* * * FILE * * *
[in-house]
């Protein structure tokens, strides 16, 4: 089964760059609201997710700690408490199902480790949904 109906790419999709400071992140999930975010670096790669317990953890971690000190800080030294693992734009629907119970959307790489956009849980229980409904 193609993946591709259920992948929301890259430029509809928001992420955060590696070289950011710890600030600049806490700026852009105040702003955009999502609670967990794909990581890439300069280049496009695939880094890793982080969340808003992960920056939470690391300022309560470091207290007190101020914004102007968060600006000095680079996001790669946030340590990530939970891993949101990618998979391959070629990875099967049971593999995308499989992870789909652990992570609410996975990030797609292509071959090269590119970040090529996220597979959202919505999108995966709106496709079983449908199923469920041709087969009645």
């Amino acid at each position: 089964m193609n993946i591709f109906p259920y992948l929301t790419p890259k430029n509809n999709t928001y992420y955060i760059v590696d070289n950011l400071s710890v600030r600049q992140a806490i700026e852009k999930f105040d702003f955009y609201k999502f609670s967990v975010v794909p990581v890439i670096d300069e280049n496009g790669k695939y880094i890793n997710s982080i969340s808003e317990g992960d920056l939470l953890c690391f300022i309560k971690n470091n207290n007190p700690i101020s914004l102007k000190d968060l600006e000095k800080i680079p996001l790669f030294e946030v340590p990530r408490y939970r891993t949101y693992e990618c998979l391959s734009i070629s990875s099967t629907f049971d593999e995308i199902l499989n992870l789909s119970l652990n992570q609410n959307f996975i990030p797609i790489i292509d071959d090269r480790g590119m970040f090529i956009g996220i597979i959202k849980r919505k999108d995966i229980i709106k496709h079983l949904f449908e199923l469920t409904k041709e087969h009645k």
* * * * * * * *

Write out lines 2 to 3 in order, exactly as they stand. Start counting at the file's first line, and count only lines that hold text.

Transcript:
């Protein structure tokens, strides 16, 4: 089964760059609201997710700690408490199902480790949904 109906790419999709400071992140999930975010670096790669317990953890971690000190800080030294693992734009629907119970959307790489956009849980229980409904 193609993946591709259920992948929301890259430029509809928001992420955060590696070289950011710890600030600049806490700026852009105040702003955009999502609670967990794909990581890439300069280049496009695939880094890793982080969340808003992960920056939470690391300022309560470091207290007190101020914004102007968060600006000095680079996001790669946030340590990530939970891993949101990618998979391959070629990875099967049971593999995308499989992870789909652990992570609410996975990030797609292509071959090269590119970040090529996220597979959202919505999108995966709106496709079983449908199923469920041709087969009645």
């Amino acid at each position: 089964m193609n993946i591709f109906p259920y992948l929301t790419p890259k430029n509809n999709t928001y992420y955060i760059v590696d070289n950011l400071s710890v600030r600049q992140a806490i700026e852009k999930f105040d702003f955009y609201k999502f609670s967990v975010v794909p990581v890439i670096d300069e280049n496009g790669k695939y880094i890793n997710s982080i969340s808003e317990g992960d920056l939470l953890c690391f300022i309560k971690n470091n207290n007190p700690i101020s914004l102007k000190d968060l600006e000095k800080i680079p996001l790669f030294e946030v340590p990530r408490y939970r891993t949101y693992e990618c998979l391959s734009i070629s990875s099967t629907f049971d593999e995308i199902l499989n992870l789909s119970l652990n992570q609410n959307f996975i990030p797609i790489i292509d071959d090269r480790g590119m970040f090529i956009g996220i597979i959202k849980r919505k999108d995966i229980i709106k496709h079983l949904f449908e199923l469920t409904k041709e087969h009645k």